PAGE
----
A key here is that the opponent can interrupt your movement with an Immediate Action, or what other games might call overwatch. They can shoot at the target model with a -3 modifier to the roll. They then get an Activated token. One side can keep doing this against the active unit as long as they have units to do so with LoS and no activated token. This gives you the opportunity for covering fire, but also takes away your own ability to then maneuver. I like the options and strategy available to the player here.

In the Finishing step, you roll for scatter for Grenades then see if anyone saves the automatic hit (it has a 2″ area of effect). This really hits home to me how quick the rounds are in the game – you’re literally moving and shooting in the time it takes for a grenade to bounce around.

After grenades explode, if either player has units within 3″ of each other, you get ANOTHER chance to see if you can destroy your opponent. The Assaulter chooses a unit to attack a unit within 3″, then the Defender. Keep doing this until everyone eligible has fought. After all of this, you take all Activation tokens off the board, then move the turn counter one. The turn counter goes to seven then the game is over.

That’s it! That’s the core rules. There aren’t morale rules as far as I can tell, except that some missions end when one side has taken a certain point number in casualties, which could be abstracted to be a morale loss. You don’t have to worry about some of the larger platoon-level things that you might think about – moving out casualties, identifying the enemy, etc.

Campaigns and Scenarios

BPRE uses a similar method of generating scenarios as other companies we’ve seen recently and it works very well. You draw a Tasking (mission) card, Atmospherics card (weather and other stuff), and Battlespace card (the board layout).

I think where the game really shines, and where we found a lot of the fun in it, is when you do a Night Raid operation. You can do three or five missions – we chose to do three. The same Atmospheric applies to all three. If you do three missions, you get one Infil type mission, one Actions On type mission, and one Exfil type mission. At the end of each mission it shows the effects for who wins – sometimes you get an extra intervention card, sometimes campaign points. This is what I would call a short programmed campaign and they typically took us a little over an hour.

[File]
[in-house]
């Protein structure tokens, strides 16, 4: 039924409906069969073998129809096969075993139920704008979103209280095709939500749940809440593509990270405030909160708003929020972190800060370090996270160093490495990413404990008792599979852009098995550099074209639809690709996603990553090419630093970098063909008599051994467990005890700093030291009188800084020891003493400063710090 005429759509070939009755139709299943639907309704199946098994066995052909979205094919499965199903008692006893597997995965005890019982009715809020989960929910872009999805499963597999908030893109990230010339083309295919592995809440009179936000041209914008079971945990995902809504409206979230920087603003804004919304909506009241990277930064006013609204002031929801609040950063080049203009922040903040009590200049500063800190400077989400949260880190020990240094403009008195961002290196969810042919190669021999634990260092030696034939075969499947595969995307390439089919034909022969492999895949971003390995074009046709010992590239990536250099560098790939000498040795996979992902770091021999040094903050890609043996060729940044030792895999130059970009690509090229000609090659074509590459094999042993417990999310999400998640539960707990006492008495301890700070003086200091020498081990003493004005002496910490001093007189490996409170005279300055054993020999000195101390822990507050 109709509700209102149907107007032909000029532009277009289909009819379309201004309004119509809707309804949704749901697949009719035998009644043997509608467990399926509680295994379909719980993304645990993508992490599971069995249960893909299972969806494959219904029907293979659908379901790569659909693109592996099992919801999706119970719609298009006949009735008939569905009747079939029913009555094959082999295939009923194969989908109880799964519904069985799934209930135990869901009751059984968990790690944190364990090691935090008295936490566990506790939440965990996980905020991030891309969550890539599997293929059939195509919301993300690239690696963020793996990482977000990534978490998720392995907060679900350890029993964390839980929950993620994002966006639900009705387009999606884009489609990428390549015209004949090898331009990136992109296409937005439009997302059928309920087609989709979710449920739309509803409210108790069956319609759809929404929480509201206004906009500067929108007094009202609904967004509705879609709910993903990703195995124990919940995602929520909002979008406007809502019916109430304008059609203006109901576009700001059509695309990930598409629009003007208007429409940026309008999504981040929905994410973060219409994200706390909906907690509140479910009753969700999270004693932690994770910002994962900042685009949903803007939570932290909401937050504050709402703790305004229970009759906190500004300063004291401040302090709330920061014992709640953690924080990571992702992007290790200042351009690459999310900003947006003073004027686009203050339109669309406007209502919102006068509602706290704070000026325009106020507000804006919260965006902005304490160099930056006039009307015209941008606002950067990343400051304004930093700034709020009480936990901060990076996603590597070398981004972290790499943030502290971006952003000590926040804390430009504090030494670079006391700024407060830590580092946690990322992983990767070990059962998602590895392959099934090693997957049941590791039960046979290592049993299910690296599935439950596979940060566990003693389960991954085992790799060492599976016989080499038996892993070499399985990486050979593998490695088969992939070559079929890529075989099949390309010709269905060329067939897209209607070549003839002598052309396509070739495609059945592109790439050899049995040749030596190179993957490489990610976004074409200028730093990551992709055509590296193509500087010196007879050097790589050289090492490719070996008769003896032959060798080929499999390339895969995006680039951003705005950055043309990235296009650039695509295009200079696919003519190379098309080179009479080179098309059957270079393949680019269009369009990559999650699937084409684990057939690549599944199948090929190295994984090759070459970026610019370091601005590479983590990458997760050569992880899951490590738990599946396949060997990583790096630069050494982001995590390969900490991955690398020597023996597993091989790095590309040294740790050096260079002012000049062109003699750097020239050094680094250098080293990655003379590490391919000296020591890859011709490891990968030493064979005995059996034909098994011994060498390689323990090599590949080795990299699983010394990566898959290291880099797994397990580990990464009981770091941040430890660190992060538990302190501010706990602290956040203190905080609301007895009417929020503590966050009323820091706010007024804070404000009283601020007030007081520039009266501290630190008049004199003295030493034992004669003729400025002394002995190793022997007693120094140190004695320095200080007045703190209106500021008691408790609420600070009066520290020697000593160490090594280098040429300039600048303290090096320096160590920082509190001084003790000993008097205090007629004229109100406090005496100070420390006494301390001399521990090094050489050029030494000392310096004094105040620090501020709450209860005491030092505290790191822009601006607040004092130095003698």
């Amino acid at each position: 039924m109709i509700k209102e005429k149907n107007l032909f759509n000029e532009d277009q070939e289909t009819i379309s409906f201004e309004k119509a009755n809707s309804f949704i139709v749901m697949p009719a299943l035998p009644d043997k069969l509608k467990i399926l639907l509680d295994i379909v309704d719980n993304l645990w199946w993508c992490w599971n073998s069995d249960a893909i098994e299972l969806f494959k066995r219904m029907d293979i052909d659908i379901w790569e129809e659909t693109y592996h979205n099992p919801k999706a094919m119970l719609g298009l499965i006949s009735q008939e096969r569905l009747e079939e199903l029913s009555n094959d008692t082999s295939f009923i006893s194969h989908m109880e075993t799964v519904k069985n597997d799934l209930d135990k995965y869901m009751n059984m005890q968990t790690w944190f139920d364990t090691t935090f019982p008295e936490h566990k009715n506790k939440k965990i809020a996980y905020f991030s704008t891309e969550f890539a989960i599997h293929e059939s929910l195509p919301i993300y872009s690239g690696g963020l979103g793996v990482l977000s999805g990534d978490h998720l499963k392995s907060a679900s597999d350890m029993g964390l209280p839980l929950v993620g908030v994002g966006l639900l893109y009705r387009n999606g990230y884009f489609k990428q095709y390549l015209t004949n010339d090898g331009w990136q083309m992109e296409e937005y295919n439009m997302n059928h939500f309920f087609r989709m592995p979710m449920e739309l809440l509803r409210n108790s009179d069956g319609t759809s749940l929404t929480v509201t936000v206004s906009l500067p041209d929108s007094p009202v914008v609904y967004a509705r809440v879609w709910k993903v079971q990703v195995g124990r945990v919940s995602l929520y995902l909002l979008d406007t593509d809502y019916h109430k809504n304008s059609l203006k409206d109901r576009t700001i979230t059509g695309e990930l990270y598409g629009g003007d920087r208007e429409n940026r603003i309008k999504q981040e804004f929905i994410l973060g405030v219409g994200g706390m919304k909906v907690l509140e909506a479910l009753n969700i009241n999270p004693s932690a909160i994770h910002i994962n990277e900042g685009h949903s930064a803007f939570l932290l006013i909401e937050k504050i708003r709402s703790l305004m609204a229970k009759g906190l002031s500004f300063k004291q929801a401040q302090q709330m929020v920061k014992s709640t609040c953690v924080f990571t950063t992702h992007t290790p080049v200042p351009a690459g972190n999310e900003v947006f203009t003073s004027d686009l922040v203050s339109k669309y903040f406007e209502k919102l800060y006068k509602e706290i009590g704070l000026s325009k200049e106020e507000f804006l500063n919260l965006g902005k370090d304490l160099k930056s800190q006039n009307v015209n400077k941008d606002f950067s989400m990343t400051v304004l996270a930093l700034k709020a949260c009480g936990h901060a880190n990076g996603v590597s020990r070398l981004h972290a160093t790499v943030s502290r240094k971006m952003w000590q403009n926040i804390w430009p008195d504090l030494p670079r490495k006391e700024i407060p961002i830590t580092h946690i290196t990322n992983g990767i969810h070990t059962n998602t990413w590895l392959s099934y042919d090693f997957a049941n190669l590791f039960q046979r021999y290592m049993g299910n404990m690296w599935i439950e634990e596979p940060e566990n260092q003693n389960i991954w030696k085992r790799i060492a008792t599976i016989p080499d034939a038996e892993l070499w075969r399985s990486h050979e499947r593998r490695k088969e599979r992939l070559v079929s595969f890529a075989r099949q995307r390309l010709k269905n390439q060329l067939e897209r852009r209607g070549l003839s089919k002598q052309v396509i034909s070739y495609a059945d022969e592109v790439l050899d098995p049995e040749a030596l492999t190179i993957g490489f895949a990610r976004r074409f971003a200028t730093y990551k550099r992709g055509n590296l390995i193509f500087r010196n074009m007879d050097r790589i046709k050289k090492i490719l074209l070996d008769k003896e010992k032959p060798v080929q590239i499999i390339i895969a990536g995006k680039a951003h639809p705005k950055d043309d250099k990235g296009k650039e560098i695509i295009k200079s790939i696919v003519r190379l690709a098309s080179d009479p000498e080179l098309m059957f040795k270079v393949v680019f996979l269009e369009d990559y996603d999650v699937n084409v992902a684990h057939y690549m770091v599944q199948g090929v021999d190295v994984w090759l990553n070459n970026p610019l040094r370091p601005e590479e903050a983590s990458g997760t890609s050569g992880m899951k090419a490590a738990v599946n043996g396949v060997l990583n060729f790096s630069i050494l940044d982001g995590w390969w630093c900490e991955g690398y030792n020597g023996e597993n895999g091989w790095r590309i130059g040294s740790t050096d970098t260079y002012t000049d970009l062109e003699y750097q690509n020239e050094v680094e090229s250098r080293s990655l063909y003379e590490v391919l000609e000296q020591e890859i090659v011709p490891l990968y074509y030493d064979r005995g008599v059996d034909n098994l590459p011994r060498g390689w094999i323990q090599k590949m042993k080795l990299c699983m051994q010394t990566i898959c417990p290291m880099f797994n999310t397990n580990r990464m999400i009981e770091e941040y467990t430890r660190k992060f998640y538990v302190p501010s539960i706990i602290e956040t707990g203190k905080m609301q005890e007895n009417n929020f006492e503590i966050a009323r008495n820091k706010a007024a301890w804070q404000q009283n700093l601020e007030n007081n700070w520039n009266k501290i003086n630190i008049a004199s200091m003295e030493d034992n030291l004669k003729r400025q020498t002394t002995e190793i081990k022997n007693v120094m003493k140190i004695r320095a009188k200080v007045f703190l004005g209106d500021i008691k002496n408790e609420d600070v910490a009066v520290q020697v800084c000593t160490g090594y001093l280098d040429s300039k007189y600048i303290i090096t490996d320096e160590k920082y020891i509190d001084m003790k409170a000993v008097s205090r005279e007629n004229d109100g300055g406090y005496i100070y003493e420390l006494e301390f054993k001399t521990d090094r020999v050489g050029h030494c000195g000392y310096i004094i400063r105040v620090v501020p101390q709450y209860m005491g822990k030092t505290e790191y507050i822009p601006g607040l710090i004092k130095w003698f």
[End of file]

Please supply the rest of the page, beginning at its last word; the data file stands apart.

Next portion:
Typical missions show how to do setup, how many Capability Points each side gets, the win condition, and what happens to the winner in the campaign. If you’re not doing a campaign, you can simply ignore the last part. Again, games are limited to seven turns and units only move 6″, so you sometimes have to book it to get to the spot you need to be to finish the mission. This is, again, a point where I compare it to games of R6 or CS:GO or Call of Duty – you’re trying to get to chokepoints, set up overwatch, move the mission objective person to their spot, then do it all very quickly. This is not a game where you setup for a few turns.

Each Battlespace, or how you setup your board, has all the parts you get in the big box. It has a grid on it but no measurement rulers – I’d like it if they were in the graphic. I think for the future I’m going to try to find a gridded mat with some desert base to it and gridlines printed over top of it so it’s a lot easier to place all the buildings. I can see them releasing new stories with new missions straight out of the stories using these setups and missions really easily.

Unit Cards and Special Cards

Each unit in the game has a page in the book and a card associated that has the same info on it. The key thing to remember is that while the units are different, they’re not superhuman or anything. They might have a special rule that is there because of their equipment or training, but they’re not vastly different. That’s a good thing – it keeps the game in the realm of historical games that we’re used to.